Worth the weight While added weight can hurt anyone, it actually gives the new Lancer a substantial, almost Teutonic sense of over-the-road confidence. The steering requires more effort than before, but it's not heavy and doesn't make the car feel cumbersome. This weightiness similarly describes the car's ride quality and chassis reactions, but in a good way. In particular, the Lancer GTS charges through corners with pronounced certainty, even when the pavement is bumpy and broken.
You can't quite fling the Lancer into corners as if it were a Mazda 3 or Honda Civic, but that's partially because the chassis is begging for more power. It's clear all the hard parts are properly bolted together and capable of much greater demands than this 2.0-liter four-cylinder can generate. We expect buyers who are unwilling to wait for the Lancer Ralliart with its 2.4-liter engine to go to the aftermarket for a turbocharging system, and we expect these more powerful Lancers will be a hoot to drive.
Flavors and options Three trim levels of the Lancer will be offered when the car goes on sale in March. Entry-level DE models will come with 16-inch steel wheels, front disc brakes and a 140-watt AM/FM/CD audio system with MP3 capability. DE buyers can opt for antilock brakes with electronic brakeforce distribution as part of the A/C & Power Package, which also includes air-conditioning, power door locks and a one-touch driver's power window.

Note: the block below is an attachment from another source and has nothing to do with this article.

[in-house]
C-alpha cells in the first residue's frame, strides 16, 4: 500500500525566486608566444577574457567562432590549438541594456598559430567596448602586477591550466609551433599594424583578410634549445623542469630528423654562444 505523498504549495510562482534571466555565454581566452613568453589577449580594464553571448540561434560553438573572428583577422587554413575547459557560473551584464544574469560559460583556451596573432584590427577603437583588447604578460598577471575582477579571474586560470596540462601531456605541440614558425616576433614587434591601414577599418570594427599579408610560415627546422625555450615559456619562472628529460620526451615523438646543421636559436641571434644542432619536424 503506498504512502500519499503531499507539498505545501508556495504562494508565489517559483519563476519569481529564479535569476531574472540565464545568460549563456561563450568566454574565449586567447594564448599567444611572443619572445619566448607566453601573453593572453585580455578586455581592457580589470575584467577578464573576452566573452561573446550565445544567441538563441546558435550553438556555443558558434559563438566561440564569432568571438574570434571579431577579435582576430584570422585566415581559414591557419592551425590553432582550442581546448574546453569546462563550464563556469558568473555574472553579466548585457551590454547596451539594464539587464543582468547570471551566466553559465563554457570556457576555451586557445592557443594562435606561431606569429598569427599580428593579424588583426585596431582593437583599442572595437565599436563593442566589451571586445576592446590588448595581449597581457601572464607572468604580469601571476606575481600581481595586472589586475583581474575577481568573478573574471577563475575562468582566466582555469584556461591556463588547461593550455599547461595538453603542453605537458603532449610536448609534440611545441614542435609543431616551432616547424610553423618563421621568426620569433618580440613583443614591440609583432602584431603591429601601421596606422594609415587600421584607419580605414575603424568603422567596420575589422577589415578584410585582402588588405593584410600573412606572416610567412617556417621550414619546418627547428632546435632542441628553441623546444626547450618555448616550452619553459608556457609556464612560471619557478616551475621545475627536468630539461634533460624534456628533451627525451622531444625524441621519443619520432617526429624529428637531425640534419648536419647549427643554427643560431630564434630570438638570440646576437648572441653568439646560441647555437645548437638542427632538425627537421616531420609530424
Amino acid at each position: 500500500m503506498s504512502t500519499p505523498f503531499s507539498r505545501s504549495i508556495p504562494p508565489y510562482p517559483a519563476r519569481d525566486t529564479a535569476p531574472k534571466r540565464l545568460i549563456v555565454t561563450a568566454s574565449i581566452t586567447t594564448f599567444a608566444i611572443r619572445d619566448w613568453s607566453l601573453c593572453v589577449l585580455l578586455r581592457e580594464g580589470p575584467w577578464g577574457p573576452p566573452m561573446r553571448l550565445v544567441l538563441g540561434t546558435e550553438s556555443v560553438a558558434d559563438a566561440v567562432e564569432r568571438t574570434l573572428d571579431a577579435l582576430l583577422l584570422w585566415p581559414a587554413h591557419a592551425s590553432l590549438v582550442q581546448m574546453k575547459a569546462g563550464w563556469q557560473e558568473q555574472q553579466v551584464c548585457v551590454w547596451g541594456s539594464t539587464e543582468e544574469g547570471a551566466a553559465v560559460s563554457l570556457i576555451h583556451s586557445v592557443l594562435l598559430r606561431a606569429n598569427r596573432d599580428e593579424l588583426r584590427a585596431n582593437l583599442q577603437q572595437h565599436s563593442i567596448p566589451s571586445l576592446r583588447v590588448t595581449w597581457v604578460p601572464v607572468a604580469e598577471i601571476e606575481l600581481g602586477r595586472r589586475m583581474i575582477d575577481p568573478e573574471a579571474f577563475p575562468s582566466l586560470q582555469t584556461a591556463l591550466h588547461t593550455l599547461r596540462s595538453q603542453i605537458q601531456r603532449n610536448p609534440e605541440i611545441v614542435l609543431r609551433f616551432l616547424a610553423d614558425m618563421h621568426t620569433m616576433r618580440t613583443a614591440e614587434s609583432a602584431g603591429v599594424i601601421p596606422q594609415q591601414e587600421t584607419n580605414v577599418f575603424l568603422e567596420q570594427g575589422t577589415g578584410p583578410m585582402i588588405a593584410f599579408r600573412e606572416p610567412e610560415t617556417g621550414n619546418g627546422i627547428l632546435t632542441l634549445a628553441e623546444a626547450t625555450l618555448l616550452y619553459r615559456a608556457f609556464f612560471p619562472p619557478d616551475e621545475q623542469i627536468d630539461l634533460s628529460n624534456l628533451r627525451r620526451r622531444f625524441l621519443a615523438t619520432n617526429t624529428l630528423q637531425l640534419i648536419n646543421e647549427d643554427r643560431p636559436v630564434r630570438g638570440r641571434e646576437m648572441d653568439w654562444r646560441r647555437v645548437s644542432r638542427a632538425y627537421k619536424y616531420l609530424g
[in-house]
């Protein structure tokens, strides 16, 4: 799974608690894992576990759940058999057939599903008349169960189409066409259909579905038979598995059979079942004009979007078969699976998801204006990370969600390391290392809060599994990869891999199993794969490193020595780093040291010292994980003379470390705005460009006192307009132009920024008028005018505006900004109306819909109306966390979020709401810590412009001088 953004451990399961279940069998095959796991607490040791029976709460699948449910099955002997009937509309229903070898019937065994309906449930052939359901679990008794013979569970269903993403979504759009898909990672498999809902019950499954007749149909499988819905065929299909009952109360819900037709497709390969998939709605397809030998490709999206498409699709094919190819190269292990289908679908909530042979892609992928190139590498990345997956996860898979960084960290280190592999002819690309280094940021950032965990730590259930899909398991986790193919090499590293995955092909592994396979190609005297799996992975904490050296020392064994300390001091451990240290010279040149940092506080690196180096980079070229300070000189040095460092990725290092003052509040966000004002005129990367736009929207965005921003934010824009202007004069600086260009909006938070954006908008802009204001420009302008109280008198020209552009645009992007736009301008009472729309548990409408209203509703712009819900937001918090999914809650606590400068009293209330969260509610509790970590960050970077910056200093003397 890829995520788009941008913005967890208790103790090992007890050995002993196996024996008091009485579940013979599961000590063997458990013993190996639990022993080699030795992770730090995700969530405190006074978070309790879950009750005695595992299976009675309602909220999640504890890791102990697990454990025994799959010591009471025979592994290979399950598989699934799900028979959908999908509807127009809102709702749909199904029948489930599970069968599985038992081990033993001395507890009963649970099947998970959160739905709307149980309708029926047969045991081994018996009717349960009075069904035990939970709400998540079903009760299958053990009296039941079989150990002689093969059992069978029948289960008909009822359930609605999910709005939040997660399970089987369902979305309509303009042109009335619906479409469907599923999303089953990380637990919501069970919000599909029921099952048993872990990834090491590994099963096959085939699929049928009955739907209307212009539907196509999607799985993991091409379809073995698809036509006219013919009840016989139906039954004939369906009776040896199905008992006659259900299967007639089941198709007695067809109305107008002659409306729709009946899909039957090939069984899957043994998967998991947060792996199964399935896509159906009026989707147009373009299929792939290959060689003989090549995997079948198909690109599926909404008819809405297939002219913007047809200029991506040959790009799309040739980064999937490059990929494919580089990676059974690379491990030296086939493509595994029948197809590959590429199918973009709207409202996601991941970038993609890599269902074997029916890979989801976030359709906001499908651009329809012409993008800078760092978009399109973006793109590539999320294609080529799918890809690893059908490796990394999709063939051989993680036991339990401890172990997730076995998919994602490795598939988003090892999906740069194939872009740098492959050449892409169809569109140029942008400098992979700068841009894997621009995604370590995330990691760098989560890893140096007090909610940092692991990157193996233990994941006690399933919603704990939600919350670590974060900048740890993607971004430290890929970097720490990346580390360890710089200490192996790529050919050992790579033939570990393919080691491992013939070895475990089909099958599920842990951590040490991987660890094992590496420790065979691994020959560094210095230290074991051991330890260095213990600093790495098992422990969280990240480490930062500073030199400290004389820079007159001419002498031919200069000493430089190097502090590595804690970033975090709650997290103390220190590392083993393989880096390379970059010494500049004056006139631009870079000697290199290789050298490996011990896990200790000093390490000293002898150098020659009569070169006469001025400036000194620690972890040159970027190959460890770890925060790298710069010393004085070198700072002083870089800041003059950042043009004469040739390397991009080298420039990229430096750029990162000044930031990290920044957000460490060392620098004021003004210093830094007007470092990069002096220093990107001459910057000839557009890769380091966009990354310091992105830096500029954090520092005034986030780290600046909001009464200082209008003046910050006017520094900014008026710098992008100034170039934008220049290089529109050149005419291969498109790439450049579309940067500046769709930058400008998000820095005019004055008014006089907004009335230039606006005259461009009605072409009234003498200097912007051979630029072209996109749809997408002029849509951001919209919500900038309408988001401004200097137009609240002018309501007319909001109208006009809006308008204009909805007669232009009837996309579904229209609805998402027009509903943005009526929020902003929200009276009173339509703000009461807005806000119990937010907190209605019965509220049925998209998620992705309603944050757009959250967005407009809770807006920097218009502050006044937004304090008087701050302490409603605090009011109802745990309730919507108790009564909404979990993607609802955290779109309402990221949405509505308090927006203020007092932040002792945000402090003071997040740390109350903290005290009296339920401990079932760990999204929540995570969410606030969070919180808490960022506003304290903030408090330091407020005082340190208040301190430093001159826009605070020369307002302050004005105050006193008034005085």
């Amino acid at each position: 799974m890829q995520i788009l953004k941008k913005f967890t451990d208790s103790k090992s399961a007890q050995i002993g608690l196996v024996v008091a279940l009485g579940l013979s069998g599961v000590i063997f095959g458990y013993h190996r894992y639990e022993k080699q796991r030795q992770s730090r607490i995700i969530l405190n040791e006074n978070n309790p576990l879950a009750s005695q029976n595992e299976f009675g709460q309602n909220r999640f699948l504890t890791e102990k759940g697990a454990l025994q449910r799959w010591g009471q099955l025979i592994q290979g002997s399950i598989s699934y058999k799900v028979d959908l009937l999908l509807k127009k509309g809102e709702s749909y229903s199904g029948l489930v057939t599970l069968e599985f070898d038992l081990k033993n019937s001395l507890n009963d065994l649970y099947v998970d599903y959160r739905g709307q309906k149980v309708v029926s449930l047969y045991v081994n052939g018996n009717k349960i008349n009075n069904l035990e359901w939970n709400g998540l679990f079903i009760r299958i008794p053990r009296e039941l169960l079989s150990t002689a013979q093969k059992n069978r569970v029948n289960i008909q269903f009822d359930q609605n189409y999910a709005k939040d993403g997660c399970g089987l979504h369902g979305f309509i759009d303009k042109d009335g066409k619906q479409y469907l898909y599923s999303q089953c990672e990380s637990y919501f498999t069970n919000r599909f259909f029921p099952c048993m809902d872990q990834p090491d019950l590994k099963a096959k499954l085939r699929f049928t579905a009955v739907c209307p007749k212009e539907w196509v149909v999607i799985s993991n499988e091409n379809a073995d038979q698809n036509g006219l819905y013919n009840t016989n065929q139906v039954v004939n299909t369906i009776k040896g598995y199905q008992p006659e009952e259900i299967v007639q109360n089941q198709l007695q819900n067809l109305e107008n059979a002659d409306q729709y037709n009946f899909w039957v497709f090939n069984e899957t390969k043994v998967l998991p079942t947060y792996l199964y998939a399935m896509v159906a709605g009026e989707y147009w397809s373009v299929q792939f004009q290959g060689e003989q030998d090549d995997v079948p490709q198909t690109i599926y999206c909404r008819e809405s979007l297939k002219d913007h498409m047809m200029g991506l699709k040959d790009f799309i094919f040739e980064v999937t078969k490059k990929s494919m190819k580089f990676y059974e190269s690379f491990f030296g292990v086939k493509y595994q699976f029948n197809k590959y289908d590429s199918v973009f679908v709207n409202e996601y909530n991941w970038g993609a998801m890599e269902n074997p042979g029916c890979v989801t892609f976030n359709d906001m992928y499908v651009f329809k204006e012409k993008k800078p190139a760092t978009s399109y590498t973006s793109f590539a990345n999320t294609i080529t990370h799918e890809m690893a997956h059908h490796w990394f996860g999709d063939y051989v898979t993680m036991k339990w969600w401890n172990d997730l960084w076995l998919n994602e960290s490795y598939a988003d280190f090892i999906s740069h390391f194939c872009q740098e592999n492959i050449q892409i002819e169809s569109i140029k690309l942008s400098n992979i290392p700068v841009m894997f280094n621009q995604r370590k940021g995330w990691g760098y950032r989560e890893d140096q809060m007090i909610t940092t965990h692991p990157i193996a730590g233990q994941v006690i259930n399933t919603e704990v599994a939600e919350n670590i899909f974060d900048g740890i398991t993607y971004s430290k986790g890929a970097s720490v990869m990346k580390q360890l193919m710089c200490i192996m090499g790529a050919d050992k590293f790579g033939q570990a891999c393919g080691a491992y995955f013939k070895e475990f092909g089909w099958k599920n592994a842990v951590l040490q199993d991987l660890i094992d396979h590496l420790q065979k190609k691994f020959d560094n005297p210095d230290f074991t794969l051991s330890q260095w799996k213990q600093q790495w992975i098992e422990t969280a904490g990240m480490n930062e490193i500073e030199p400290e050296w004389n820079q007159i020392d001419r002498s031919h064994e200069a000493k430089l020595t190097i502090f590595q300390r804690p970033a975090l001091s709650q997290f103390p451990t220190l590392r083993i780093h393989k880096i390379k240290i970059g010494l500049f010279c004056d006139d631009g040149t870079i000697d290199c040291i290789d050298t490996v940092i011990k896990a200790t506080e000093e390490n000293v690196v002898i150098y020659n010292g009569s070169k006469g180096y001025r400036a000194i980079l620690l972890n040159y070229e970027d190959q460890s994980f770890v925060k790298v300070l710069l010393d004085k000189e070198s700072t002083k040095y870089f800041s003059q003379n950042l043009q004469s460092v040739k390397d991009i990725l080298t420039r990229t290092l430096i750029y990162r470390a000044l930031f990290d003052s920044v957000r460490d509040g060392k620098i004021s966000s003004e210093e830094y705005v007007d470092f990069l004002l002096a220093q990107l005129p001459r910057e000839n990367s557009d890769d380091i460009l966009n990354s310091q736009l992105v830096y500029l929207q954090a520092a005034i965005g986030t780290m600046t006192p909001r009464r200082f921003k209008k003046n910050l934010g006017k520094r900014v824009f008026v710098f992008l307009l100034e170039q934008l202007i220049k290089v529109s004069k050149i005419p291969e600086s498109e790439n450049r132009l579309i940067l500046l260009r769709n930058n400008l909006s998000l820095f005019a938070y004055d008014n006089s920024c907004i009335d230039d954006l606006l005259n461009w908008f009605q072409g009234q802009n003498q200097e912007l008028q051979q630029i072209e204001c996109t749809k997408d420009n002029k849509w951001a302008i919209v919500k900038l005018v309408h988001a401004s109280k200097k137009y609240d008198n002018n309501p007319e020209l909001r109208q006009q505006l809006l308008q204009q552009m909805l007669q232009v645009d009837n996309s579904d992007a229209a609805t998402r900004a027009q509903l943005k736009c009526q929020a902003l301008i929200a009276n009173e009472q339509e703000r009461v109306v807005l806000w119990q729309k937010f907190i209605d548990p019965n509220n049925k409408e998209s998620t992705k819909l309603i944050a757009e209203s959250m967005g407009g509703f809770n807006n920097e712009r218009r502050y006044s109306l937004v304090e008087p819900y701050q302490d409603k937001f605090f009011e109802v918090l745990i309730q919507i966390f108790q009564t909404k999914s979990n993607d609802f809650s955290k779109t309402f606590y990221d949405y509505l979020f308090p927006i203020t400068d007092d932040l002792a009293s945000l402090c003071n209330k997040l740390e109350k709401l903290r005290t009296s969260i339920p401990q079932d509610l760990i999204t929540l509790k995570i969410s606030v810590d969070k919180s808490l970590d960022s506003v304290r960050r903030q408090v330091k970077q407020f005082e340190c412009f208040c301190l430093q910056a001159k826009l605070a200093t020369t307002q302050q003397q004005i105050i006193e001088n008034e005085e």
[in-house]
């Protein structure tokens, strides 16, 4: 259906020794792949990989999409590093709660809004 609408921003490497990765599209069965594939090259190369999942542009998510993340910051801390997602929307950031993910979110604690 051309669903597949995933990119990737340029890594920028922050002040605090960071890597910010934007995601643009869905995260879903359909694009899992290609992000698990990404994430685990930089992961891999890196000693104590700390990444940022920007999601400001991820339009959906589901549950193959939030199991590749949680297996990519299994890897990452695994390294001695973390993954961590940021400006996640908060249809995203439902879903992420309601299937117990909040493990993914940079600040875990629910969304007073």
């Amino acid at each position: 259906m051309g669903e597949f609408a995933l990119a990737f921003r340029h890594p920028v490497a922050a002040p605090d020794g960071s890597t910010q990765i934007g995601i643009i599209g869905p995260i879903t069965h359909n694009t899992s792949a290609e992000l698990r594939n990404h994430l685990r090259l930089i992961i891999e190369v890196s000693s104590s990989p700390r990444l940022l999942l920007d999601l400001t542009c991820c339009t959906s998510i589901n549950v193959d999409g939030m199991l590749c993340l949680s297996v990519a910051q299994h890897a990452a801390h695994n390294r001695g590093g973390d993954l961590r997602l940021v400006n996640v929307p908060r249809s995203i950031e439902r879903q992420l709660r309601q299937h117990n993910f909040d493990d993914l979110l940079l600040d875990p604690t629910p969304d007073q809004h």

Midgrade Lancer ES models are upgraded to 16-inch cast-alloy wheels, plus four-wheel disc brakes and ABS, air-conditioning, a 60/40-folding rear seat, power door locks with keyless entry and Bluetooth cell phone connectivity.
Step up to the GTS trim and the most obvious enhancement comes in the form of 10-spoke, 18-inch alloy wheels wearing 215/45R18 tires. GTS Lancers also get a six-speaker audio system, automatic climate control, some aerodynamic bodywork trim, foglights, a rear spoiler, bucket seats and a sport-tuned suspension with a strut-tower brace.
Both ES and GTS customers can add the Sun & Sound Package to add both a power sunroof and a 650-watt Rockford Fosgate audio system with six-disc changer, auxiliary input and six months of prepaid Sirius Satellite Radio. A Navigation & Technology Package, offered only on GTS versions, gives the Lancer Lexus-like features that range from keyless start to a 30-gigabyte digital music server to a GPS navigation system, all accessed via a 7-inch LCD touchscreen.
We expect the new Lancer to accomplish two goals when it arrives in March. First, it will convince economy-sedan buyers that Mitsubishi is once again a serious player in this segment. Second, it will convince hard-core enthusiasts that all the hype surrounding the Lancer Evolution X is fully justified. These are critical steps on the road to recovery for Mitsubishi. Fortunately, the 2008 Mitsubishi Lancer appears to be robust enough to stand up to just this kind of pressure.
Edmunds attended a manufacturer-sponsored event, to which selected members of the press were invited, to facilitate this report.